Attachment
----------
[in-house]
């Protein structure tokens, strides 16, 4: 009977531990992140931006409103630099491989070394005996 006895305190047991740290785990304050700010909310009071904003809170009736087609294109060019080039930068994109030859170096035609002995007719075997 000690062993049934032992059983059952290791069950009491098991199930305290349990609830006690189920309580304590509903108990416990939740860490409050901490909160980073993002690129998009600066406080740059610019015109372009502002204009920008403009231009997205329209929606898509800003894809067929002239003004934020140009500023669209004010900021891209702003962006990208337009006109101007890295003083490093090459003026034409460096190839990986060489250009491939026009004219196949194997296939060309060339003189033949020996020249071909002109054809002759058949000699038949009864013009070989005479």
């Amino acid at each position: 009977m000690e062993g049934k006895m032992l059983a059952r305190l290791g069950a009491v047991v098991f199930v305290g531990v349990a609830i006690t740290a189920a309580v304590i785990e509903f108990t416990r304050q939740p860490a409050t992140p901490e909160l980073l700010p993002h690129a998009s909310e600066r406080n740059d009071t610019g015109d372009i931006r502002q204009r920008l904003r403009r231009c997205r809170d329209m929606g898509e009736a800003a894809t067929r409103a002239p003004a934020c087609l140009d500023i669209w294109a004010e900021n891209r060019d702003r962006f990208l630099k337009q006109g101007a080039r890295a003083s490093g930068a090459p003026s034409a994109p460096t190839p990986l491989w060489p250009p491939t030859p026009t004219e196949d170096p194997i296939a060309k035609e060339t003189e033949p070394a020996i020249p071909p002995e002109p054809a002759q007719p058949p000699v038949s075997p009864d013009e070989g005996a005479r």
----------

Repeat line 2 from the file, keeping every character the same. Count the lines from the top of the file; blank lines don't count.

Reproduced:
């Protein structure tokens, strides 16, 4: 009977531990992140931006409103630099491989070394005996 006895305190047991740290785990304050700010909310009071904003809170009736087609294109060019080039930068994109030859170096035609002995007719075997 000690062993049934032992059983059952290791069950009491098991199930305290349990609830006690189920309580304590509903108990416990939740860490409050901490909160980073993002690129998009600066406080740059610019015109372009502002204009920008403009231009997205329209929606898509800003894809067929002239003004934020140009500023669209004010900021891209702003962006990208337009006109101007890295003083490093090459003026034409460096190839990986060489250009491939026009004219196949194997296939060309060339003189033949020996020249071909002109054809002759058949000699038949009864013009070989005479």